3. Swing Softer and Club Up
You will lose some distance to your shots playing in the rain as there will be little roll when your ball lands. To compensate for this lack of distance:
- Swing softer to prevent overswinging. Swinging around 80% of your normal swing speed will help with consistency. This will help you focus more on keeping your weight over the golf ball! (this must be important ????)
- Club Up, one club to allow you to reach the same distance you would in normal conditions.
Putting on a wet green will be a slower speed than normal. Plan on trying to putt two feet past the hole to compensate for the wet greens. Also, remember to put your ball marker down and clean your golf ball as dirt will affect the ball’s roll. To learn more about putting etiquette and ball markers, click here for a full explanation.
Another unavoidable obstacle in golf is the wind! Some courses will be more susceptible to wind depending on how flat the course is and its geographic location. Wind of 5mph will affect your golf ball distance by about 5 yards in the direction it is blowing. So with this knowledge, wind blowing in your face at 10mph can potentially take away 10 yards of distance! That is almost an entire club difference!
Test the Direction of the Wind
- Before your shot, pick up some blades of grass and drop them in front of you to which direction they move
- Look at the flagstick and observe which way the flag is moving.
- Look at the weather forecast and observe the projected wind speed and direction for the day
It’s always a good idea to look at the weather “before” your round to see how much wind is expected throughout the day. Is the wind headwind (coming against you) crosswind (going across you) or tailwind (going with you)?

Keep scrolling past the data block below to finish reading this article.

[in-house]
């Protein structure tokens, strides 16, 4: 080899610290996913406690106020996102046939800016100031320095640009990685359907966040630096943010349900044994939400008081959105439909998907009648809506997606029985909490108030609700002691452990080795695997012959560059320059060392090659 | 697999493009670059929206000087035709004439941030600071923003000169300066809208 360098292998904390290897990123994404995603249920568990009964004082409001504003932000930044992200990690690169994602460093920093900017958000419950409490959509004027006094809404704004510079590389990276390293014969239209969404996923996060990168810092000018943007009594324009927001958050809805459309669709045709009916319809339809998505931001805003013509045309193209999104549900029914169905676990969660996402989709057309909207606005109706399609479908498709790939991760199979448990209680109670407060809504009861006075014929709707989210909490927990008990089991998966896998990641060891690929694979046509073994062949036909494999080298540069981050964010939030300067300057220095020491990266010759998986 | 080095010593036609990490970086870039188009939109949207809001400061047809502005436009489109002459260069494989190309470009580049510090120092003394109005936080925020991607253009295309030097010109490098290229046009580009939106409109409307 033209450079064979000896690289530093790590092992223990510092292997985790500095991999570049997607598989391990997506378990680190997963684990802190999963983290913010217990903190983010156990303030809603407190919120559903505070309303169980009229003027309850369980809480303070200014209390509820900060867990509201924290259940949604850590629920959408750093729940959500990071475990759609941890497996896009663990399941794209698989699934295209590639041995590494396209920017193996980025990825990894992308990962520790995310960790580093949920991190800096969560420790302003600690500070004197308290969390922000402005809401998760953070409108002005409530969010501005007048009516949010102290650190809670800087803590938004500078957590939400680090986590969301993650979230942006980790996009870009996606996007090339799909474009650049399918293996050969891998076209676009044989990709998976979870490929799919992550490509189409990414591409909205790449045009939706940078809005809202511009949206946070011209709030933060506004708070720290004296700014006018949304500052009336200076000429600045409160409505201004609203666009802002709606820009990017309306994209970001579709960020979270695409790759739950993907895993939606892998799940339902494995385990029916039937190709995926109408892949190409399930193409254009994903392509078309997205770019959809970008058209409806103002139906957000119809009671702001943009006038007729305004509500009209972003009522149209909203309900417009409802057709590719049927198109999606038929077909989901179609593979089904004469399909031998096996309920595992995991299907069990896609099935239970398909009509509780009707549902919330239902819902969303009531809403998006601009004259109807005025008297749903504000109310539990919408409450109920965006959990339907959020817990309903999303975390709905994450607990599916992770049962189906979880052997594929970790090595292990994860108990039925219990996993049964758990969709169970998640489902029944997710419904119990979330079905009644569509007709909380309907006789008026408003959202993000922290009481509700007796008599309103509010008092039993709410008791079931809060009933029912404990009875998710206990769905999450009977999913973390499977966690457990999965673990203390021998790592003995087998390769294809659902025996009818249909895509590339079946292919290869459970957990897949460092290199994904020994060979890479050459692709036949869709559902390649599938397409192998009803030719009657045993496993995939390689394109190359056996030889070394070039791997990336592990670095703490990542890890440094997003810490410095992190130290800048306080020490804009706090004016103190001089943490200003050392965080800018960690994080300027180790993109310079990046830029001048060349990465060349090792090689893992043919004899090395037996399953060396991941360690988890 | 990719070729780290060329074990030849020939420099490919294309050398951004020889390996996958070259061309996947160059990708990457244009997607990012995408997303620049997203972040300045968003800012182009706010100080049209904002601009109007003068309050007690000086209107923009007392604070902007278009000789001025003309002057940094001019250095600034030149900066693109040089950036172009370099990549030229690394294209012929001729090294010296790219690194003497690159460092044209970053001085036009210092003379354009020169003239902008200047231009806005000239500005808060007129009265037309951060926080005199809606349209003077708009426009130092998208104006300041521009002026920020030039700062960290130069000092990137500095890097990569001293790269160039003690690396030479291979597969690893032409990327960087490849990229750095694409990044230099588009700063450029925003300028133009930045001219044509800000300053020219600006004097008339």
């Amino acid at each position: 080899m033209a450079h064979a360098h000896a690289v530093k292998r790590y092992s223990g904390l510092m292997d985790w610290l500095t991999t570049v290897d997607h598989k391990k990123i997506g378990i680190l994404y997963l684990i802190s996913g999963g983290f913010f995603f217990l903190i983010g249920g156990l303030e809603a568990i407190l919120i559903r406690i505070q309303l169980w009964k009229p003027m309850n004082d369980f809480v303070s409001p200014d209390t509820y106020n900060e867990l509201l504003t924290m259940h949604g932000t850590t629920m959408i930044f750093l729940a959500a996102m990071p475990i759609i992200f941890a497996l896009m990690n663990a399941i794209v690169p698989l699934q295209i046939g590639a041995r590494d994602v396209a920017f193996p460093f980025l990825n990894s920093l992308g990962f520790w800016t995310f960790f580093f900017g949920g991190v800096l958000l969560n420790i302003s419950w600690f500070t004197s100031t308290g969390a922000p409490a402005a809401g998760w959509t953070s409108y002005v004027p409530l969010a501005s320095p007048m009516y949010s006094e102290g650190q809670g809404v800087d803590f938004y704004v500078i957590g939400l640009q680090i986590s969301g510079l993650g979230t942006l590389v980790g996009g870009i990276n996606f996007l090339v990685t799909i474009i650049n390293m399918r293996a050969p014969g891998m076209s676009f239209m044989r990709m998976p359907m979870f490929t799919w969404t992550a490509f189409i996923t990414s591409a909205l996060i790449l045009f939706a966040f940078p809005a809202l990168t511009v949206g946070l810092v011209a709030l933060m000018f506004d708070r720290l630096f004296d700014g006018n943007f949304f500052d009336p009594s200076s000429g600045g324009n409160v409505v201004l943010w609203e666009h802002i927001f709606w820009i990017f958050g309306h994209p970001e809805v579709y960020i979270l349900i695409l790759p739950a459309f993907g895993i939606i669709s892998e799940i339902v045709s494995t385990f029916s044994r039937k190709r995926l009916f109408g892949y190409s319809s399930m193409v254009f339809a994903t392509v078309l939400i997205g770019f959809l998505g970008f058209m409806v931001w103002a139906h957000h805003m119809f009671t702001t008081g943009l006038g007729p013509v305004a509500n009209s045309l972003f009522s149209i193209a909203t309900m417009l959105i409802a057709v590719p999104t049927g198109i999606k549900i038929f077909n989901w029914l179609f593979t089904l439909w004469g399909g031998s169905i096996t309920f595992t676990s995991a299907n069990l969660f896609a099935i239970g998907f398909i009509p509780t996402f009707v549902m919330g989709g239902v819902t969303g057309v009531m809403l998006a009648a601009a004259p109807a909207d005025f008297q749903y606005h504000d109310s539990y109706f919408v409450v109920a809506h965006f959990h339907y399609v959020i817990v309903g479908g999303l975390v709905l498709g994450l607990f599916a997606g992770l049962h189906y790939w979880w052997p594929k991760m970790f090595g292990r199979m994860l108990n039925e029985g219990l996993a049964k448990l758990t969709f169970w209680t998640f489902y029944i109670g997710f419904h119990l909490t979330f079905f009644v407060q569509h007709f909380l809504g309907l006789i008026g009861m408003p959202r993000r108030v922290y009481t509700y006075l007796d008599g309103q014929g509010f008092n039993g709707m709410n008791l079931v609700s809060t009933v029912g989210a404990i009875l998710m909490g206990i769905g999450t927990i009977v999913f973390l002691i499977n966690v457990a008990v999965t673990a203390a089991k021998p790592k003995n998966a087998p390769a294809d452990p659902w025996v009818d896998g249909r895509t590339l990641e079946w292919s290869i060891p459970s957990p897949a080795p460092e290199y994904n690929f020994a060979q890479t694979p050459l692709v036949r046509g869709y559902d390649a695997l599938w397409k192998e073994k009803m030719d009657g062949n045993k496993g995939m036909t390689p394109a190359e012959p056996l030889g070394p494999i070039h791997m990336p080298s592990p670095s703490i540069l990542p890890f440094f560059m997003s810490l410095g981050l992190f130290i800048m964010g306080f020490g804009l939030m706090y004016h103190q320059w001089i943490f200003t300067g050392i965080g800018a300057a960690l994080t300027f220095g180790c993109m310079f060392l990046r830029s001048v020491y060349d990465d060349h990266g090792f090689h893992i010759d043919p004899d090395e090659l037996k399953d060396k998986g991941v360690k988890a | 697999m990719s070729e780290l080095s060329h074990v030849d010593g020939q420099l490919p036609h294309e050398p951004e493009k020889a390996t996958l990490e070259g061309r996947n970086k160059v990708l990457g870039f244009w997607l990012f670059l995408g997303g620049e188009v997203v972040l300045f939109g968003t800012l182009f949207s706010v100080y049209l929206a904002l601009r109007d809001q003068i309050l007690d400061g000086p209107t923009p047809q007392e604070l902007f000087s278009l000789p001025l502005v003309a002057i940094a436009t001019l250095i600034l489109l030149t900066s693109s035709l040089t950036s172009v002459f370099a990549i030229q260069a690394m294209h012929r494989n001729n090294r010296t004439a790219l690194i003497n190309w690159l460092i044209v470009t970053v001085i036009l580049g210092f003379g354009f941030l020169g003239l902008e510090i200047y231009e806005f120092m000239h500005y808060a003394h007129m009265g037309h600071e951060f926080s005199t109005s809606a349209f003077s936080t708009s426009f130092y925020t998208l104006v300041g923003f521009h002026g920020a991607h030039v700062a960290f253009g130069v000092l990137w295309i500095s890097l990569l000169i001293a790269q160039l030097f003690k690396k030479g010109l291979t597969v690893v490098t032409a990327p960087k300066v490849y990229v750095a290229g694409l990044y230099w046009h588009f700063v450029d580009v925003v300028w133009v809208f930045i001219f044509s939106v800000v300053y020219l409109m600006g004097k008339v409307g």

Hitting Shots in Headwind
Hitting shots into the wind can cause a lot of confusion and frustration because of how it affects your distance. So to make up for that loss of distance, you have to: Club up & Swing Lighter “When it’s breezy, swing easy.” Just like hitting shots in the rain, clubbing up will help you gain back the distance you will lose going against the wind.
Rule of thumb:
- 5-10mph- Club up one club (7 iron to a 6 iron)
- 7-15 mph- Club up two clubs
- 15-20 mph- Club up 3 clubs
You have to swing softer into the wind so that you avoid putting too much spin on the ball. The added spin of swinging too hard would cause the ball flight to be higher and therefore cause a lack of distance which we are trying to avoid!
Keep the Ball Low
Keeping your golf ball low will increase your roll and avoid high pockets of air that would cause a decrease in distance. To hit the ball low follow these quick tips:
- When hitting off the tee box, tee the golf ball lower This allows you to make contact more on the bottom of your club which creates a lower ball flight
- Play the golf ball in the back of your stance. This change will cause a steeper angle down at the golf ball and promote a lower ball flight.
- Shorten your follow through so that the arms are away from the body. The stopping of momentum will cause the ball to stay low as you are taking away some of the acceleration of your swing.
Hitting Shots in Crosswind
We know that 5mph of wind causes a change in golf ball distance by about 5 yards. So wind is going across the hole, we need to adjust where we aim our shot.
- If the wind is coming left to right, Aim Left
- If the wind is coming right to left, Aim Right
There is no need to club up or down in a crosswind. The amount of wind will determine how far you need to aim in a specific direction
Hitting Shots in Tailwind
Everyone’s favorite wind shot! Hitting shots with a tailwind will increase the distance of your shots. Be careful though! We don’t want to hit the ball too far and out of play. To hit a shot when the wind is behind you, we use the same rules as before. The only difference is that we club down to increase the loft of the club.
Rule of thumb
- 5-10mph- Club down one club (7 iron to an 8iron)
- 7-15 mph- Club down two clubs
- 15-20 mph- Club down 3 clubs
Driving in Tailwind
Driving in tailwind is always fun. If you can get the golf ball into the air, you can see substantial gains in your distance off the tee! Who wouldn’t want that? Before you hit though, determine how much landing room you have in the fairway and how many hazards are out on the hole. If there are few hazards or obstructions, follow these steps to get maximum distance!